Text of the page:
Court of Appeal takes a strict stance on adducing new evidence to the Upper Tribunal

Kabir v The Secretary of State for the Home Department [2019] EWCA Civ 1162 (09 July 2019)

On the topic of fresh evidence (in the context of deception, false documents, bank statements) the Court of Appeal has held that the Upper Tribunal was right to refuse to admit fresh evidence in an immigration appeal where a Tier 1 (Entrepreneur) from Bangladesh had failed to follow the procedure in rule 15(2A) of the Tribunal Procedure (Upper Tribunal) Rules 2008. Underhill, McCombe and Haddon-Cave LJJ judged that the Upper Tribunal had been entitled to take into account the principle in Ladd v Marshall [1954] EWCA Civ 1 that the new evidence could, with reasonable diligence, have been made available to the First-tier Tribunal on the initial appeal. Delivering the main judgment, McCombe LJ held that the present case was not one where the new material inevitably resolved the factual issue in the favour of the appellant. Furthermore, it was not a case of clear misapprehension of established and relevant fact. McCombe LJ explained that the principal issue before the court was whether the Upper Tribunal was wrong to refuse to admit on the appeal to it certain fresh evidence which had not been before the First-tier Tribunal. The underlying issue in the case before both tiers of the tribunal related to the genuineness of certain banking documents submitted by Mr Md. Iqbal Kabir with his application for leave to remain. Mr Kabir arrived in the UK as a student in 2009 and extended his stay on that basis until the end of 2012.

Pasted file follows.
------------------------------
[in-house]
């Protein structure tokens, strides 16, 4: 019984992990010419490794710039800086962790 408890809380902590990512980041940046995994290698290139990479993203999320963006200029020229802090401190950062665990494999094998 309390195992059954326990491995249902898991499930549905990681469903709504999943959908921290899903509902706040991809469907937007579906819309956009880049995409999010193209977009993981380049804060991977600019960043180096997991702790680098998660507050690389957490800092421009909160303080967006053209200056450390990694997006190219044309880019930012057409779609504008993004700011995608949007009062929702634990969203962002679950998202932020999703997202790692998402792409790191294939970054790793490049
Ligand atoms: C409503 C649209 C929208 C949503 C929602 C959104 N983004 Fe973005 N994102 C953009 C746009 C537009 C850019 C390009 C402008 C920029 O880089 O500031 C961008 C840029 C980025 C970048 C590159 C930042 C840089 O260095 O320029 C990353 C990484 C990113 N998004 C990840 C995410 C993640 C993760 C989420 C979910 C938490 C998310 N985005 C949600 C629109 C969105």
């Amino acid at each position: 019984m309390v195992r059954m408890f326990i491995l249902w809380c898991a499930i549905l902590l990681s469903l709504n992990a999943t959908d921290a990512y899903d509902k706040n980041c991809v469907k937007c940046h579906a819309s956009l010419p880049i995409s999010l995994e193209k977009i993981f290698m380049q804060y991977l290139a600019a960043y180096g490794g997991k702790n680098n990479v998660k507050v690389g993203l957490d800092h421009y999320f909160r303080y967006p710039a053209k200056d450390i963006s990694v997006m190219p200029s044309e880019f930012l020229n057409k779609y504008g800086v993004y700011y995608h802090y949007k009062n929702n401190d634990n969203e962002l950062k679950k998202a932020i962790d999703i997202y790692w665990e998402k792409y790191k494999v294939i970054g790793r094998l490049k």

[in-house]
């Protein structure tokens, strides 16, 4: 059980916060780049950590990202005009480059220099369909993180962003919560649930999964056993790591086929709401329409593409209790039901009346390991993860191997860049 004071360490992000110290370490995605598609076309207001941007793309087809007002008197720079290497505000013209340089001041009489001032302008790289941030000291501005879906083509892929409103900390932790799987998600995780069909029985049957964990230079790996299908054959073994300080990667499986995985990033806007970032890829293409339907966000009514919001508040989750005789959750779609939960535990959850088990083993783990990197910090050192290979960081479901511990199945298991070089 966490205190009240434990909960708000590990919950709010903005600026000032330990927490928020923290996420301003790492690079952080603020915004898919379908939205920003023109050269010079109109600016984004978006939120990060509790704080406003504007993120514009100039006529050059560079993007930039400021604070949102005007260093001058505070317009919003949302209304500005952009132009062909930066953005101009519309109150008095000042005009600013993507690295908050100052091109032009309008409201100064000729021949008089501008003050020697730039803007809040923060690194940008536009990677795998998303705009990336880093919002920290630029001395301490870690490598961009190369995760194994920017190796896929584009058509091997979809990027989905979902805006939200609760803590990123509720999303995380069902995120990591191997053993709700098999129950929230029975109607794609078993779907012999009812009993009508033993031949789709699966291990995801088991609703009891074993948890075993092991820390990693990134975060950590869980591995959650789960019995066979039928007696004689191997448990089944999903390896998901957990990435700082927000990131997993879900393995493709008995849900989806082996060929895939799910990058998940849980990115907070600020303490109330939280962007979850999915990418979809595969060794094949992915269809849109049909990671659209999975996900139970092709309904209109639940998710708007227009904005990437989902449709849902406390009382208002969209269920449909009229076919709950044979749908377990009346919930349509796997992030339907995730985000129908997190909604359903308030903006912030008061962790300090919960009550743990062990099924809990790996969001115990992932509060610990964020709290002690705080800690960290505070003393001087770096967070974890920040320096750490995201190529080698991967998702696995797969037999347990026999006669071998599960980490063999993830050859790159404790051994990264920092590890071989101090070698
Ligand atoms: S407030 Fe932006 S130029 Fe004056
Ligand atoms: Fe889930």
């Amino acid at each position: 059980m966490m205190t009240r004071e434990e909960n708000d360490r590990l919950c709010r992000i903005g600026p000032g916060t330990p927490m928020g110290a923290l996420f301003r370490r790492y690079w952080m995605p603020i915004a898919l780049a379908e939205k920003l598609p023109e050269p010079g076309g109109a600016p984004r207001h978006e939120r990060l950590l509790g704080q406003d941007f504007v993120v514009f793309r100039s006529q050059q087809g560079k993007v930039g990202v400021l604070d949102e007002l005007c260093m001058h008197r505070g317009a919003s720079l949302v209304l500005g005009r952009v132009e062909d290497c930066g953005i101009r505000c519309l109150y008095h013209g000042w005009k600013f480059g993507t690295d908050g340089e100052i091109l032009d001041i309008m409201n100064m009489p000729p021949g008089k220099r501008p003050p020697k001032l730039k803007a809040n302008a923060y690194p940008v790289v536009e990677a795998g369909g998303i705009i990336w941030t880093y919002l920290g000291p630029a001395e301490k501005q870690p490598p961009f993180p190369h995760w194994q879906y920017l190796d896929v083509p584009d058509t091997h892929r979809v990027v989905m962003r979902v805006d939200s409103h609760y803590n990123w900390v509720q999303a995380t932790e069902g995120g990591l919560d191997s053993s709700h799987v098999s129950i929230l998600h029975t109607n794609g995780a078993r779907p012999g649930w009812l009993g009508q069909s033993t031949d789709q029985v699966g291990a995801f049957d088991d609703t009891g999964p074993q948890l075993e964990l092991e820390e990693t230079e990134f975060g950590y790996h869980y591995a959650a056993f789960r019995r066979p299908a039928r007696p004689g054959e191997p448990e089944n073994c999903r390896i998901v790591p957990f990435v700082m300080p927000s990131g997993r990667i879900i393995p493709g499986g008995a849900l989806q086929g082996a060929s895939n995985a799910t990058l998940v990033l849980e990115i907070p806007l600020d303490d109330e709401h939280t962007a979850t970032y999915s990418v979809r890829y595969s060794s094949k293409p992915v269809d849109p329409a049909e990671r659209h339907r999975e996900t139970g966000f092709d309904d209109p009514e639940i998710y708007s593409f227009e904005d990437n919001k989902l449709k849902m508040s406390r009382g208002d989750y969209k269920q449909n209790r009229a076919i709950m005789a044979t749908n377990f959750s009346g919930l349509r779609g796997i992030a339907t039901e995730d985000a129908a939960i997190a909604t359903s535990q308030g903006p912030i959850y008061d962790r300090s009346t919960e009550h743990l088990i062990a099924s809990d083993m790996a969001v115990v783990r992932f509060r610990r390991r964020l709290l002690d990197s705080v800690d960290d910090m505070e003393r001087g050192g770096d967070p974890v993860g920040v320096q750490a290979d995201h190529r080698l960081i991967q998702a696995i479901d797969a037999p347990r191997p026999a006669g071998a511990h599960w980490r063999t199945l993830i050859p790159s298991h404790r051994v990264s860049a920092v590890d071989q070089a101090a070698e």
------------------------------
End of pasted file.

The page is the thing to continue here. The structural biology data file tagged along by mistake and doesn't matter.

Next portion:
Prior to the expiry of his leave he applied for further leave remain in the UK as a Tier 1 (Entrepreneur) and used a letter and bank statement, appearing to have been issued by Brac Bank Limited concerning an account in the name of AKM Monirul Hoque, with a closing balance of 3,05,73,219.10, claimed to be greater than the £200,000 required for an applicant to be granted leave. Accompanying this was a supporting statement from the account holder that he was willing to make this sum available equally to Mr Kabir and his intending business partner, Mr Mohammed Sayed, for the purposes of their planned restaurant business. It was only after two years in February 2015 that the Home Office began inquiries regarding the genuineness of the documents. As a result the Associate Product Manager of Brac Bank responded that the certificates and statements were not issued by the bank. Thus, the decision-maker refused the application under paragraph 322(1A) of the Immigration Rules because false documents had been submitted. Mr Sayed also received a decision along these lines. Continue reading

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Paposhvili and precedent: SCD patient loses in Court of Appeal 

Secretary of State for the Home Department v PF (Nigeria) [2019] EWCA Civ 1139 (04 July 2019)